Ripple – A challenging creation adorns the Margraf Area in Gambellara (Vicenza)
In these extraordinary times, Margraf has shown that it looks beyond challenges as it prepare to conclude the futuristic, monumental new work Ripple, which was designed by Raffaello Galiotto. It is a towering propylaeum with a stunning 3D appearance that spans 600 m² and adorns the wall of the new dining facilities in the Margraf Area in Gambellara (near Vicenza).
It is made of exclusive Fior di Pesco Carnico® marble, which can only be found in a quarry in Forni Avoltri (near Udine) that is owned by Margraf. Margraf commissioned this challenging work to go on the opposite side of the new logistics site from the monumental 14.5 m Arcolitico arch that was created in 2018. Ripple is located on the drive and it is like an Ancient Greek propylaeum: a monumental entrance to the Margraf Area.
Ripple highlights Margraf’s exceptional technical and technological capabilities when it comes to shaped marble cutting for use in 3D cladding of architectural façades. The ground-breaking project showcases the 3D qualities of stone in architecture using an innovative shaping-wire cutting method. Whereas the traditional technique involves removing and crushing excess material, this is a separation-based process. The block of marble is surgically divided into parts, which are then seamlessly put back together to create new shaped, winding forms.
Parametric software was used during the complex design process, which ensured that the material use, cutting and processing times were optimized. All of the necessary stone pieces were produced one after another: like the petals of a rosebud, they were plucked one at a time and then rearranged on the wall. The undulating stone cladding on the façade is made up of 350 pieces that are lined up in 35 columns of 10 different pieces. In addition, there are curved pieces on the sides of the wall and more than 300 flat tiles on the inside. The total surface area of the marble covering the entire wall is 600 m².
The ripples on the outside gradually get bigger towards the centre and flatter towards the edges, reaching a total difference in depth of 70 cm, with 35 cm of convex rounding on the even columns and 35 cm of concave rounding on the odd columns. Each column is made of up 10 pieces and formed from the same block of marble thanks to sequential, shaped diamond wire cutting. The contouring process with individual blocks means that marble waste is minimal, while the sequential cutting enables the external and internal sides of each piece to be processed at the same time. The fact that the ten pieces in each column are made from the same block means that they have distinctive, unique veins and colouring. Once they are joined back together vertically, they have an interesting progressive texture.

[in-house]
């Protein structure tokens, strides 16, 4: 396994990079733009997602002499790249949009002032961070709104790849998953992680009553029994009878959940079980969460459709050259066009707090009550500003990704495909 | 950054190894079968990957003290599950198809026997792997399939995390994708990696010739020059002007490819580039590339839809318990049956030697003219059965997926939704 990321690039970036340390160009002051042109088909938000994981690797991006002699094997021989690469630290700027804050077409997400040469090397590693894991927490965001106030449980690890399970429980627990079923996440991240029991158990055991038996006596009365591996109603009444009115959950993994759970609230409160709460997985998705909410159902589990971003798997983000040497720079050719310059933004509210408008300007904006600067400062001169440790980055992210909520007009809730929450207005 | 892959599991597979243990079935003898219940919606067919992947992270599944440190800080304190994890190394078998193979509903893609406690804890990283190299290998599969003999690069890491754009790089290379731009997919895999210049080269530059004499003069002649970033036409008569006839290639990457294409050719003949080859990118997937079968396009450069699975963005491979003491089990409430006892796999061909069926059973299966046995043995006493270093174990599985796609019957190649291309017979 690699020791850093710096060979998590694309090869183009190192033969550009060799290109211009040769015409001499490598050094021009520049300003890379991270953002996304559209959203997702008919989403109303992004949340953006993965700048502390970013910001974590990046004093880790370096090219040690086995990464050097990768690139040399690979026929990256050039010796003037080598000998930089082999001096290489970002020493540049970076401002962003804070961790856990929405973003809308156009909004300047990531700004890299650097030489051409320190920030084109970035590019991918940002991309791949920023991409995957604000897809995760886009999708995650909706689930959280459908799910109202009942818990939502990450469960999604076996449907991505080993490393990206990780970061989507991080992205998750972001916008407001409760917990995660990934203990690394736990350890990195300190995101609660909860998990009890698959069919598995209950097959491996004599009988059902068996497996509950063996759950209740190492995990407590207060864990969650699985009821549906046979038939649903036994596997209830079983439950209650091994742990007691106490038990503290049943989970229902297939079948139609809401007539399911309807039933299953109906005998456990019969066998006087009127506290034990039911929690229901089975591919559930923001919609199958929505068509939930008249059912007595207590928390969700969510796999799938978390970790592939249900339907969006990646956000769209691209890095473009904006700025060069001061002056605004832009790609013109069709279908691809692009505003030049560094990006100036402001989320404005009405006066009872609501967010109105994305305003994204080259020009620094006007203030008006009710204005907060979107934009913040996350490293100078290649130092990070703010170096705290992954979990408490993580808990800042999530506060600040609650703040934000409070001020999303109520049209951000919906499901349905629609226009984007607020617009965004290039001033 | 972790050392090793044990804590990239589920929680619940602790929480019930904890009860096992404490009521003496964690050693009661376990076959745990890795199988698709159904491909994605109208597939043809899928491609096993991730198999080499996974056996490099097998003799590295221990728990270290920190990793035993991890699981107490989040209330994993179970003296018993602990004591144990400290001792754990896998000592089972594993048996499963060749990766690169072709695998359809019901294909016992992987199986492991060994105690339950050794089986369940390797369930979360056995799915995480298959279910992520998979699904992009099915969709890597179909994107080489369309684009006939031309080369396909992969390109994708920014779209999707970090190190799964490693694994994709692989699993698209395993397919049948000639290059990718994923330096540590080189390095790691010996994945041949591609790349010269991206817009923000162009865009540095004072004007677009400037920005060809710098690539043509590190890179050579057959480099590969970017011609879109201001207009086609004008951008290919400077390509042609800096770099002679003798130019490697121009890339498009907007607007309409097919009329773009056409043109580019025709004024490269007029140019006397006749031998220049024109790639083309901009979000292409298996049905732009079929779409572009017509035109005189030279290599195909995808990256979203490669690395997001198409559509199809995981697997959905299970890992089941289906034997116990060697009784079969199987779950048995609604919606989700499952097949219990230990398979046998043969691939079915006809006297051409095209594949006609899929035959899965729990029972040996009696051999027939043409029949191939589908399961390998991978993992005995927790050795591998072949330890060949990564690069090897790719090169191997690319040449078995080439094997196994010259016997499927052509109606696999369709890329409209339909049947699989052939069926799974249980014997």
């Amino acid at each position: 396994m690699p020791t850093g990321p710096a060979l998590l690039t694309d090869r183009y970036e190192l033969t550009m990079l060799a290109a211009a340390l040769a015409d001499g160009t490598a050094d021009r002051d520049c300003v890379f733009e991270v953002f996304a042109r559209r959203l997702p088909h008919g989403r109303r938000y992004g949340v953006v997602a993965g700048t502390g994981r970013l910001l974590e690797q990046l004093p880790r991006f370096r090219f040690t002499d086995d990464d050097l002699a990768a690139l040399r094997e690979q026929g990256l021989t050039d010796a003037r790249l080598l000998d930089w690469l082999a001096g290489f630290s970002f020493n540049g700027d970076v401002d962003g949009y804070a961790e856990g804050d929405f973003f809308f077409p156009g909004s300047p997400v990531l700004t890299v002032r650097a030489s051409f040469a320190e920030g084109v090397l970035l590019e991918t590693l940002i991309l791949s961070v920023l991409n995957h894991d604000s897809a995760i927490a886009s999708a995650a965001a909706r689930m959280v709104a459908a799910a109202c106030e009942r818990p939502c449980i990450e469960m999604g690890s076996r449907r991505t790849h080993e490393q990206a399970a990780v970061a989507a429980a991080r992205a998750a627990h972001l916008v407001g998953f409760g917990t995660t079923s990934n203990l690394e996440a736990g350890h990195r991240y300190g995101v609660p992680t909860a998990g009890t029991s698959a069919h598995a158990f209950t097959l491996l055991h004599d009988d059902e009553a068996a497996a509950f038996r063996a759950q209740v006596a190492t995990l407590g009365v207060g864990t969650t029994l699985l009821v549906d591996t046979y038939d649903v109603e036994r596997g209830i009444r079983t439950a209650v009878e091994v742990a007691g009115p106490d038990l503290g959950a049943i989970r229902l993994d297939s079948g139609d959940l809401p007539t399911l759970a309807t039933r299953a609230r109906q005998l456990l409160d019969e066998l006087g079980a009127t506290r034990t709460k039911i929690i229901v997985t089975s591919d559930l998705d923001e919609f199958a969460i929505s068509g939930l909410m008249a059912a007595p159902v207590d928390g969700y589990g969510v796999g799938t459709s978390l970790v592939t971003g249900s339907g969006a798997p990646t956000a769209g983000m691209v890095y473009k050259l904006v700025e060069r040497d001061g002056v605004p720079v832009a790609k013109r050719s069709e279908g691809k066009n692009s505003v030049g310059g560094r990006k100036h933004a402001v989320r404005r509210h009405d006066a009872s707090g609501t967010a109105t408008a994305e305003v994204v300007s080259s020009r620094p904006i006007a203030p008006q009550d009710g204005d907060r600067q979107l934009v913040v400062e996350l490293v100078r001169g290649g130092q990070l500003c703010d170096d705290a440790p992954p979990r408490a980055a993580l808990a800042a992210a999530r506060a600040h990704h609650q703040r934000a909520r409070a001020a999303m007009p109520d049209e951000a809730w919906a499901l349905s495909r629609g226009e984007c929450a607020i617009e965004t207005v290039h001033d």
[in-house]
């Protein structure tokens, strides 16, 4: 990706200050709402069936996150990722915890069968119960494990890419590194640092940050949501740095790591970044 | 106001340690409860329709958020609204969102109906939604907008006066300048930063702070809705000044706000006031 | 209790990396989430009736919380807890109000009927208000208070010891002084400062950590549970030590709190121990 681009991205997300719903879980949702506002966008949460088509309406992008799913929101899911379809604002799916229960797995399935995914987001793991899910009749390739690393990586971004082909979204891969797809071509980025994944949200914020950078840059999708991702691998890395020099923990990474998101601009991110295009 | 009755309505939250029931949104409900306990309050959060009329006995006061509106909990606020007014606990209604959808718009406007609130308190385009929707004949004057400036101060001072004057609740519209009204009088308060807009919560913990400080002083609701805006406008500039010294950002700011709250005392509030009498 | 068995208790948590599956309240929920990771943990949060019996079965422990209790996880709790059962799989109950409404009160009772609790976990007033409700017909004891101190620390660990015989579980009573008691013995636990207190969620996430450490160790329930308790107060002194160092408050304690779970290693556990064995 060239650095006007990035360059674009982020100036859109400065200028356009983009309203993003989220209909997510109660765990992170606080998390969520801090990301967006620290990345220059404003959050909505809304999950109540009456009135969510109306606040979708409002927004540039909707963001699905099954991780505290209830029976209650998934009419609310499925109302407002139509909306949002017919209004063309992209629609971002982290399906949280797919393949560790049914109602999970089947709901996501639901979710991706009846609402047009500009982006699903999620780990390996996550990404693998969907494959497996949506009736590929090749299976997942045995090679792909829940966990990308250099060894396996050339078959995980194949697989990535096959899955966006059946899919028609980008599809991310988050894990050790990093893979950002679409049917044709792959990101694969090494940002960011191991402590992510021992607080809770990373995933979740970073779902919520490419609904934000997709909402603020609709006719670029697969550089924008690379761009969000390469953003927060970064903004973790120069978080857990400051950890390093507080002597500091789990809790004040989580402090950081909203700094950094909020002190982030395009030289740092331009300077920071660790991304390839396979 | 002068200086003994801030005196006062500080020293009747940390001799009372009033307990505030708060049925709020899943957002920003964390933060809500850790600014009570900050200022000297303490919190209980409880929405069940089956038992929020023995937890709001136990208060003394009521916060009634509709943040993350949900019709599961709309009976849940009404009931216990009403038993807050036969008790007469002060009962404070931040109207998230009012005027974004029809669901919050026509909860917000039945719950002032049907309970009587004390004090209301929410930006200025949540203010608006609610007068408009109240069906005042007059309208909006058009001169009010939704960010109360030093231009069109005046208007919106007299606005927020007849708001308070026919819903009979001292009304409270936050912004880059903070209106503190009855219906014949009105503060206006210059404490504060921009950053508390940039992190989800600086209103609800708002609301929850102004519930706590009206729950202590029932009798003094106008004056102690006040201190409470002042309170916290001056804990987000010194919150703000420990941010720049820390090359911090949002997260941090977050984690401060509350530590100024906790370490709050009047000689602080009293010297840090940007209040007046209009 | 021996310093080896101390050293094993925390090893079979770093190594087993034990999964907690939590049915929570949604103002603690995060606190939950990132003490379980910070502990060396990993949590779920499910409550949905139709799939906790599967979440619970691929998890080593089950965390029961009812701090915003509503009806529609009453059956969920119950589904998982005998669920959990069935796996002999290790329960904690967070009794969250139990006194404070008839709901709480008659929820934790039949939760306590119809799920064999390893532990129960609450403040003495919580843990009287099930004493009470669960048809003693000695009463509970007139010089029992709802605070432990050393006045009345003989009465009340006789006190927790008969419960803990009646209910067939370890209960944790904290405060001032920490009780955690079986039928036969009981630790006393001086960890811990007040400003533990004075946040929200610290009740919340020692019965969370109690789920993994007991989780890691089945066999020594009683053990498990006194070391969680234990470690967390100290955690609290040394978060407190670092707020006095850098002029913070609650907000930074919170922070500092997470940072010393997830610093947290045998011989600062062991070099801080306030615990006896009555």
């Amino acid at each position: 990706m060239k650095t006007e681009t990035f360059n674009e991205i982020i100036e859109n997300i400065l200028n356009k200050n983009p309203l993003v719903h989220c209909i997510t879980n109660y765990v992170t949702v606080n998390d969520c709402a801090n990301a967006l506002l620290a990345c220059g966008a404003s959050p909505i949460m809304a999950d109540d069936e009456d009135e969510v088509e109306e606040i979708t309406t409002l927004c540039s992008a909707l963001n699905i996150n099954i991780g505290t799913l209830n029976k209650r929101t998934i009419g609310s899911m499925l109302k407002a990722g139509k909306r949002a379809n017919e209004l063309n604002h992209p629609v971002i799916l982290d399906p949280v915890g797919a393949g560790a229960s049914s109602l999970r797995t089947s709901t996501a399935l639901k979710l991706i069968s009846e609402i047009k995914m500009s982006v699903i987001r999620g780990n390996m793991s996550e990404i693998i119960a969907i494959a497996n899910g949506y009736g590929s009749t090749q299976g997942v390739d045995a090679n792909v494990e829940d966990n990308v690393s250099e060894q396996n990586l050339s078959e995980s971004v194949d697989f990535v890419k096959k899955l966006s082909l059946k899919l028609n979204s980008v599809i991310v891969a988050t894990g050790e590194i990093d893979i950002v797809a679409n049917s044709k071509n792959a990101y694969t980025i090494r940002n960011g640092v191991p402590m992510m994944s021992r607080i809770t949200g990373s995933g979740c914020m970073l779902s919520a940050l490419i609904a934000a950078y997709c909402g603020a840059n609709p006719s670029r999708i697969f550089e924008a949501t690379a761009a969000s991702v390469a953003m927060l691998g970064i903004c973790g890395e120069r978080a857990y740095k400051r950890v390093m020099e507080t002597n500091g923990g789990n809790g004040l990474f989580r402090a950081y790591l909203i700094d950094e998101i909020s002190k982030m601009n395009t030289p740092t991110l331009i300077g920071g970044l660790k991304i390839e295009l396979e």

It was necessary to take great care not only with the complex composition procedure but also with the issues relating to the thicknesses, which could not be allowed to vary too much. The 3D forms of the ripples were not just drawn up arbitrarily: they are the product of meticulous efforts to balance maximum visual appeal with minimum waste, consistency in the thicknesses, the need for mechanical attachments to the metal structure, and the limits imposed by the cutting machinery. There is also an opening in the wall so that people can go through the door into the building. It is sloped to match the ripples.
“This project is interesting because it is innovative but also extremely classical at the same time,” states the designer, Raffaello Galiotto. “It puts forward and sums up some of the concepts that I have developed in the past in a number of experimental marble works: reducing waste by choosing separation over removal, computer-aided design and CNC machining. It was conceived and designed on computers, following numerical rules, a sense of order and proportional thinking that may paradoxically be closer to Palladio than Frank Gehry. We’re lucky today because we have much more powerful calculation tools than in the past. They enable us to push beyond traditional habits and methods without betraying the spirit that sought out an ideal sense of beauty and proportionality, as the sublime goal of creation.”
The Margraf Area is becoming a real “capital of quintessential Italian excellence”, in a strategic location near the Montebello exit of the A4 motorway between Milan and Venice.
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